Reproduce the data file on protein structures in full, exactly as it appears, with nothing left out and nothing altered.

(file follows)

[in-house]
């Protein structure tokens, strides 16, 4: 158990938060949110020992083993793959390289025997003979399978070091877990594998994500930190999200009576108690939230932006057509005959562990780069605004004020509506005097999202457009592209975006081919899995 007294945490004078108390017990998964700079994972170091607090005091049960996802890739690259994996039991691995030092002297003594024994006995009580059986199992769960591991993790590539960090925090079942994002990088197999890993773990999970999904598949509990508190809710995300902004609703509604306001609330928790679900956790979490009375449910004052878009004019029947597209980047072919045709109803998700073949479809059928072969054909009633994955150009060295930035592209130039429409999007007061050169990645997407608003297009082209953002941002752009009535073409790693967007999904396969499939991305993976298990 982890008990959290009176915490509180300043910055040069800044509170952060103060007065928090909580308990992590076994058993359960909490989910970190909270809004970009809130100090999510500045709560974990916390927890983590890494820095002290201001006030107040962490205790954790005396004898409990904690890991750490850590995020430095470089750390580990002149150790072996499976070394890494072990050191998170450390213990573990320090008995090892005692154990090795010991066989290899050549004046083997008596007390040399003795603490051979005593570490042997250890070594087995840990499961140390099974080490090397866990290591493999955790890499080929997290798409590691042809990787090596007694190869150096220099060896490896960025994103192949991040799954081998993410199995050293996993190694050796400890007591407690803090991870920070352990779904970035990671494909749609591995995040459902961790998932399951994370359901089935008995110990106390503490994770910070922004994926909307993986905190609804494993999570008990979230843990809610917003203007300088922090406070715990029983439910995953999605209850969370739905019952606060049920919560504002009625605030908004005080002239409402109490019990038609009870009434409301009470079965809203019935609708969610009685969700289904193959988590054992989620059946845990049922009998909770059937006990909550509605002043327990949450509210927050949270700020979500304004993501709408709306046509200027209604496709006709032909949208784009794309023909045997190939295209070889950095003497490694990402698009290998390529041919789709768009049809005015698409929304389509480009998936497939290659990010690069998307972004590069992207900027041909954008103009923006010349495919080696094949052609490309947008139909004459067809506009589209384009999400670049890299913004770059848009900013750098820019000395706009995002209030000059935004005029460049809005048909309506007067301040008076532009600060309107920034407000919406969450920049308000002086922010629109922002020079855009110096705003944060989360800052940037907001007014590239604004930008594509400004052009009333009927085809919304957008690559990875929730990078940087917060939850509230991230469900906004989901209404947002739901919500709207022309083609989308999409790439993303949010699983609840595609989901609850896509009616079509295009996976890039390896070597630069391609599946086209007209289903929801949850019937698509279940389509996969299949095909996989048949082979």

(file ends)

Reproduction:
[in-house]
């Protein structure tokens, strides 16, 4: 158990938060949110020992083993793959390289025997003979399978070091877990594998994500930190999200009576108690939230932006057509005959562990780069605004004020509506005097999202457009592209975006081919899995 007294945490004078108390017990998964700079994972170091607090005091049960996802890739690259994996039991691995030092002297003594024994006995009580059986199992769960591991993790590539960090925090079942994002990088197999890993773990999970999904598949509990508190809710995300902004609703509604306001609330928790679900956790979490009375449910004052878009004019029947597209980047072919045709109803998700073949479809059928072969054909009633994955150009060295930035592209130039429409999007007061050169990645997407608003297009082209953002941002752009009535073409790693967007999904396969499939991305993976298990 982890008990959290009176915490509180300043910055040069800044509170952060103060007065928090909580308990992590076994058993359960909490989910970190909270809004970009809130100090999510500045709560974990916390927890983590890494820095002290201001006030107040962490205790954790005396004898409990904690890991750490850590995020430095470089750390580990002149150790072996499976070394890494072990050191998170450390213990573990320090008995090892005692154990090795010991066989290899050549004046083997008596007390040399003795603490051979005593570490042997250890070594087995840990499961140390099974080490090397866990290591493999955790890499080929997290798409590691042809990787090596007694190869150096220099060896490896960025994103192949991040799954081998993410199995050293996993190694050796400890007591407690803090991870920070352990779904970035990671494909749609591995995040459902961790998932399951994370359901089935008995110990106390503490994770910070922004994926909307993986905190609804494993999570008990979230843990809610917003203007300088922090406070715990029983439910995953999605209850969370739905019952606060049920919560504002009625605030908004005080002239409402109490019990038609009870009434409301009470079965809203019935609708969610009685969700289904193959988590054992989620059946845990049922009998909770059937006990909550509605002043327990949450509210927050949270700020979500304004993501709408709306046509200027209604496709006709032909949208784009794309023909045997190939295209070889950095003497490694990402698009290998390529041919789709768009049809005015698409929304389509480009998936497939290659990010690069998307972004590069992207900027041909954008103009923006010349495919080696094949052609490309947008139909004459067809506009589209384009999400670049890299913004770059848009900013750098820019000395706009995002209030000059935004005029460049809005048909309506007067301040008076532009600060309107920034407000919406969450920049308000002086922010629109922002020079855009110096705003944060989360800052940037907001007014590239604004930008594509400004052009009333009927085809919304957008690559990875929730990078940087917060939850509230991230469900906004989901209404947002739901919500709207022309083609989308999409790439993303949010699983609840595609989901609850896509009616079509295009996976890039390896070597630069391609599946086209007209289903929801949850019937698509279940389509996969299949095909996989048949082979």